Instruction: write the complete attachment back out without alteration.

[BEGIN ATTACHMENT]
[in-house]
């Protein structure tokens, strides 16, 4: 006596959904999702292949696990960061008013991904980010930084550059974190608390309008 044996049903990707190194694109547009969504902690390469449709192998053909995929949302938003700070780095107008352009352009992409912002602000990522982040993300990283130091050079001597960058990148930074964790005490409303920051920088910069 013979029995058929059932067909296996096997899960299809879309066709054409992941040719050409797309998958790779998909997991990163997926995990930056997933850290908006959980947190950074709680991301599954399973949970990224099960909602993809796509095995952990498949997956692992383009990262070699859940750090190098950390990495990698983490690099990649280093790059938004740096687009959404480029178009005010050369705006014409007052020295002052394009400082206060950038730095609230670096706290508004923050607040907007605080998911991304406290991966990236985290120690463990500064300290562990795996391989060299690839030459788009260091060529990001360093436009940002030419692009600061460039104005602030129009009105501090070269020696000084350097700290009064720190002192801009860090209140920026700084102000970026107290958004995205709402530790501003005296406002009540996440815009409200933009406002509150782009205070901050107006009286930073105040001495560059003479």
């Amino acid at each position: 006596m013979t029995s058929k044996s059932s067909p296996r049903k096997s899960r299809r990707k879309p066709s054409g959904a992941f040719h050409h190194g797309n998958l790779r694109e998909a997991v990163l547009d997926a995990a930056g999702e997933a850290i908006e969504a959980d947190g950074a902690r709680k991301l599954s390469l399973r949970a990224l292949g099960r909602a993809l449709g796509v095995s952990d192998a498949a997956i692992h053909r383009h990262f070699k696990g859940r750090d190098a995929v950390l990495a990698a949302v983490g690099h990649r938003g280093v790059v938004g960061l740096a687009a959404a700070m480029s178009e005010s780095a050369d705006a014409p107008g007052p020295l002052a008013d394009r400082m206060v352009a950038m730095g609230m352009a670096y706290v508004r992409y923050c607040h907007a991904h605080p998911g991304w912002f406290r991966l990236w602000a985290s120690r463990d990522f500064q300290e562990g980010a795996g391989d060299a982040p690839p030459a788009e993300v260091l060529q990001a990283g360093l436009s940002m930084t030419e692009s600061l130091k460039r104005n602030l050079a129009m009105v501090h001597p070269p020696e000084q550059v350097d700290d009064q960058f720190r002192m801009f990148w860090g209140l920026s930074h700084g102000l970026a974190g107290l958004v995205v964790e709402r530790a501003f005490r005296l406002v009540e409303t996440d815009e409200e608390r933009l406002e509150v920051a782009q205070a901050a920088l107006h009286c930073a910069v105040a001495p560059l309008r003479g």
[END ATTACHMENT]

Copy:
[in-house]
């Protein structure tokens, strides 16, 4: 006596959904999702292949696990960061008013991904980010930084550059974190608390309008 044996049903990707190194694109547009969504902690390469449709192998053909995929949302938003700070780095107008352009352009992409912002602000990522982040993300990283130091050079001597960058990148930074964790005490409303920051920088910069 013979029995058929059932067909296996096997899960299809879309066709054409992941040719050409797309998958790779998909997991990163997926995990930056997933850290908006959980947190950074709680991301599954399973949970990224099960909602993809796509095995952990498949997956692992383009990262070699859940750090190098950390990495990698983490690099990649280093790059938004740096687009959404480029178009005010050369705006014409007052020295002052394009400082206060950038730095609230670096706290508004923050607040907007605080998911991304406290991966990236985290120690463990500064300290562990795996391989060299690839030459788009260091060529990001360093436009940002030419692009600061460039104005602030129009009105501090070269020696000084350097700290009064720190002192801009860090209140920026700084102000970026107290958004995205709402530790501003005296406002009540996440815009409200933009406002509150782009205070901050107006009286930073105040001495560059003479």
């Amino acid at each position: 006596m013979t029995s058929k044996s059932s067909p296996r049903k096997s899960r299809r990707k879309p066709s054409g959904a992941f040719h050409h190194g797309n998958l790779r694109e998909a997991v990163l547009d997926a995990a930056g999702e997933a850290i908006e969504a959980d947190g950074a902690r709680k991301l599954s390469l399973r949970a990224l292949g099960r909602a993809l449709g796509v095995s952990d192998a498949a997956i692992h053909r383009h990262f070699k696990g859940r750090d190098a995929v950390l990495a990698a949302v983490g690099h990649r938003g280093v790059v938004g960061l740096a687009a959404a700070m480029s178009e005010s780095a050369d705006a014409p107008g007052p020295l002052a008013d394009r400082m206060v352009a950038m730095g609230m352009a670096y706290v508004r992409y923050c607040h907007a991904h605080p998911g991304w912002f406290r991966l990236w602000a985290s120690r463990d990522f500064q300290e562990g980010a795996g391989d060299a982040p690839p030459a788009e993300v260091l060529q990001a990283g360093l436009s940002m930084t030419e692009s600061l130091k460039r104005n602030l050079a129009m009105v501090h001597p070269p020696e000084q550059v350097d700290d009064q960058f720190r002192m801009f990148w860090g209140l920026s930074h700084g102000l970026a974190g107290l958004v995205v964790e709402r530790a501003f005490r005296l406002v009540e409303t996440d815009e409200e608390r933009l406002e509150v920051a782009q205070a901050a920088l107006h009286c930073a910069v105040a001495p560059l309008r003479g």